I have done, especially for books, sometimes for hotels, never for vacuum cleaners. However I've been quite tardy in the last year or so for leaving reviews for books although I have dedicated a few blog posts to update on books I've read recently.
Why so reluctant? Well, I'm a great fan of democracy and the cornerstone of that is voting. Although not an overly political person I do insist on voting at all elections and have a blanket policy of not getting into discussions over politics with people who refuse to vote. But voting for a political representative is a fairly quick affair and thankfully is only required every few years or so when you include local elections as well. But when you read a lot of books, writing a meaningful and fair review can become an onerous task quickly. A bit like deciding to write a regular blog, I guess.
Of course I could strip the reviews down to bare basics and slap a 1 - 5 star review on. It might make a few review hungry readers feel frustrated but it would add something to the canon.
There is another reason that I shy a little from posting reviews these days and that is if I give an author a glowing review and they reciprocate, on purpose or by pure random chance, then it wouldn't take much for the intelligent book reading population to recognise a mutual admiration society in the making. In a similar vein, if I truthfully mark a book down in a review and the author(or a committed fan of the author) spots I'm also a writer then I could find myself on the receiving end of some harsh reviews. I don't get a lot of reviews, so front-loading with negative ones isn't the way forward, I guess.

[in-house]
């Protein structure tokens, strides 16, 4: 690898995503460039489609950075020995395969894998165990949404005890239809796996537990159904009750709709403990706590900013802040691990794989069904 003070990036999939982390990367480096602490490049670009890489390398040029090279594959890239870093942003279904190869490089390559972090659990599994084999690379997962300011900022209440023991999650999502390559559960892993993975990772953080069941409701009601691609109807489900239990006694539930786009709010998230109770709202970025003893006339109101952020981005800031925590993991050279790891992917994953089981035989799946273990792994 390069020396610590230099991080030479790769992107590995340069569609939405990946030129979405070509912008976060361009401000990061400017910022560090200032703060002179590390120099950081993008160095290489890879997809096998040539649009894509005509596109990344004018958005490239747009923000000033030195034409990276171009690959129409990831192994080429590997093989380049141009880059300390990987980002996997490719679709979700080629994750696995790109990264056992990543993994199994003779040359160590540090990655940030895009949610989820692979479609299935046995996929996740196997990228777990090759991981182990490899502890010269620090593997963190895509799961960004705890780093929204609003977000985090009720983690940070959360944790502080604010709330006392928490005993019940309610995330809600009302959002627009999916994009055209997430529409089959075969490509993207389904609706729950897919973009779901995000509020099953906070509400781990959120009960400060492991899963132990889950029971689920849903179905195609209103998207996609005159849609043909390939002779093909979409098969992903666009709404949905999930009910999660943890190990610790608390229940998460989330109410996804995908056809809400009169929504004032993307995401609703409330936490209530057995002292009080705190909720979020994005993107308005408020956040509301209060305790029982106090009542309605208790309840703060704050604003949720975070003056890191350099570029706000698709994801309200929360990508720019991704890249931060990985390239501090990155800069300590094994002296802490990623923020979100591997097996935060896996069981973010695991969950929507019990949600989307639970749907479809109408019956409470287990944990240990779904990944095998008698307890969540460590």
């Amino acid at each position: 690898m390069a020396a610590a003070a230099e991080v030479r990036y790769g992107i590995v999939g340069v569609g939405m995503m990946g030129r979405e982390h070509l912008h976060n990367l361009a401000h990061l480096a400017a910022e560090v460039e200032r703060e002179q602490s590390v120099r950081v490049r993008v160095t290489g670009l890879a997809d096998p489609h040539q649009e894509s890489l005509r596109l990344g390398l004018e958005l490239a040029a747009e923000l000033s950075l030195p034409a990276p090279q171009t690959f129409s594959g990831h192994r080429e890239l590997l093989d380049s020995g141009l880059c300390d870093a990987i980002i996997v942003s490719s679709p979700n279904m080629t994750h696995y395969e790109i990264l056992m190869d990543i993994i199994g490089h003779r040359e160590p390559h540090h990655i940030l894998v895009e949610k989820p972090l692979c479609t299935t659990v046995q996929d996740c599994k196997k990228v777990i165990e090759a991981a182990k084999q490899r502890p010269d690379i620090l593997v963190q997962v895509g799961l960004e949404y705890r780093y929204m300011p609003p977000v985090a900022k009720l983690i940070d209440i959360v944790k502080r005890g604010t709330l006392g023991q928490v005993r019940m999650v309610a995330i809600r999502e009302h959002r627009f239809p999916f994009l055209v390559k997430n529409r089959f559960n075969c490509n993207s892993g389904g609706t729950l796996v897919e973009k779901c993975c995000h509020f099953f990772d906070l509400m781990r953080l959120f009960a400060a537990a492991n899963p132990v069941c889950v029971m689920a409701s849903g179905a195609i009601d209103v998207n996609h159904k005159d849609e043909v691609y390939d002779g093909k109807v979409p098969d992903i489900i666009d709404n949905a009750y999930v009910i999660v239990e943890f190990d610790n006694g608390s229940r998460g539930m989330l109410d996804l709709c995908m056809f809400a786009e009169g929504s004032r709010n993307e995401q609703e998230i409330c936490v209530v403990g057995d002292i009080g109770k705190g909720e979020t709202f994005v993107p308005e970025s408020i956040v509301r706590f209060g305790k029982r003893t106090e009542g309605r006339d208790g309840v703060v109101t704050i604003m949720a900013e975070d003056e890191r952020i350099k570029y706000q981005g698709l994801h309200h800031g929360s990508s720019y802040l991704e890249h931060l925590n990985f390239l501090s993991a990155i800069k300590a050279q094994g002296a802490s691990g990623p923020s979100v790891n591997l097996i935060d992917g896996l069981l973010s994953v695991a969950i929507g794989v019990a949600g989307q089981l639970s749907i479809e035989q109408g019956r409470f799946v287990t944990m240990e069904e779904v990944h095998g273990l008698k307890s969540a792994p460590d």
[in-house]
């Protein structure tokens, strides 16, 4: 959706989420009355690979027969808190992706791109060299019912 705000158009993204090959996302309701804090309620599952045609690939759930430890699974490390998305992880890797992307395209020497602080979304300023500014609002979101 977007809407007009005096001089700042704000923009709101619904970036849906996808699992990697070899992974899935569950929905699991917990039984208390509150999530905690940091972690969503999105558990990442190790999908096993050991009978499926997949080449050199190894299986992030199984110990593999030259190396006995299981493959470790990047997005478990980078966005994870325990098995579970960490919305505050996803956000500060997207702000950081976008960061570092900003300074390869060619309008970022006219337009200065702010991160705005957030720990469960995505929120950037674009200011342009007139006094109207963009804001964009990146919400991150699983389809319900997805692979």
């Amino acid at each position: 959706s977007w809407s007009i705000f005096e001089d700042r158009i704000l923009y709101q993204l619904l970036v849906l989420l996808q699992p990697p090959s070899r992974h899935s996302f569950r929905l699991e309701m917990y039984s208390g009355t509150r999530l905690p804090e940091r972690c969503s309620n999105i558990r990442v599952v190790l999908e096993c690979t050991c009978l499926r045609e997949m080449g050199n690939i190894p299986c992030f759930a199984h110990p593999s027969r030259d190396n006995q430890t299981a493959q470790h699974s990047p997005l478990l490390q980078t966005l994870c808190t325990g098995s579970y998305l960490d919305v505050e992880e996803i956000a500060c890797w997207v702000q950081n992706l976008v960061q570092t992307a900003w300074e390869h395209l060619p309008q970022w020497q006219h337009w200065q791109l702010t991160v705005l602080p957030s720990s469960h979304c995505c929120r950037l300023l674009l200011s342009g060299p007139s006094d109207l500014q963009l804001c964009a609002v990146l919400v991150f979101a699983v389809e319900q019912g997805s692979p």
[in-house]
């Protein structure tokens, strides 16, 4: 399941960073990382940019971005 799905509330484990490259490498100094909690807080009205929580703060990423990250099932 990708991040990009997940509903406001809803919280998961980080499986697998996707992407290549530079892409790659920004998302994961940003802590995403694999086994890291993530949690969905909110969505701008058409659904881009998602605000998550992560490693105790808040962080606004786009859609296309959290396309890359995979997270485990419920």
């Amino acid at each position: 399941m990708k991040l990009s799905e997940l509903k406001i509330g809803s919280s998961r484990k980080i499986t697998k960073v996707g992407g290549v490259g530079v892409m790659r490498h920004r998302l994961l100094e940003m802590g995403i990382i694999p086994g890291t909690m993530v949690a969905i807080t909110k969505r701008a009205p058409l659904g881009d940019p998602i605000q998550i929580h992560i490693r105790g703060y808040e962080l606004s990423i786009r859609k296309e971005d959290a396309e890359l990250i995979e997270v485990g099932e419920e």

But I'm actually loath to rip a book apart on artistic grounds. I've read a few books lately that I either struggled to finish or in the case of one, failed to finish. Common issues were a preponderance of minutia and an over zealous focus on character traits. One book, which has received fairly good customer reviews, spent more time describing the attributes of different coffee brews than developing the story. Perhaps the coffee played a major part in the denouement - I never got the end of that book. However, perhaps it was the wrong person reading the book - I chose it from a Kindle Deal of the Day offer and perhaps I read more into the blurb than was actually there.
So, if I'm not going to condemn a story because I don't like the way the author unravels it, what is left? Well, I spot plenty of spelling and grammatical mistakes and in fact have just completed an otherwise entertaining thriller by a mainstream author that had way more typos than should have been expected. Fair enough, in an ideal world there shouldn't be any typos, but I rarely find a book without any these days and I'm sure there still remains some in my own, despite editing until I'm blue in the face.
But who wants to read a review from the full stop monitor?